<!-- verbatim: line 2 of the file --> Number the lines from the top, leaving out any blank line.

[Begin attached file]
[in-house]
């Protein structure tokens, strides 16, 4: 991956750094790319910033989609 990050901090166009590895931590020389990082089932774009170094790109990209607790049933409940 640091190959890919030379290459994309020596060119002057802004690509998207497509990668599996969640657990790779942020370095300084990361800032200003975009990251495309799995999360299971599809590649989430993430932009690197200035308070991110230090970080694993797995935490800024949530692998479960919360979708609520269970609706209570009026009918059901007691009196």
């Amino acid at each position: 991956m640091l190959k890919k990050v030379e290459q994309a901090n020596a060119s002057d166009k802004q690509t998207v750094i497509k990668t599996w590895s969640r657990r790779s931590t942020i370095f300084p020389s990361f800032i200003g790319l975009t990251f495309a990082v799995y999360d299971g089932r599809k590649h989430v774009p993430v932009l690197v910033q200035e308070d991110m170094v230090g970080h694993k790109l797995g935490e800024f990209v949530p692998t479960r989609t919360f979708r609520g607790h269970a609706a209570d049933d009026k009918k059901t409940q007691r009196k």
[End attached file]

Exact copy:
């Protein structure tokens, strides 16, 4: 991956750094790319910033989609 990050901090166009590895931590020389990082089932774009170094790109990209607790049933409940 640091190959890919030379290459994309020596060119002057802004690509998207497509990668599996969640657990790779942020370095300084990361800032200003975009990251495309799995999360299971599809590649989430993430932009690197200035308070991110230090970080694993797995935490800024949530692998479960919360979708609520269970609706209570009026009918059901007691009196």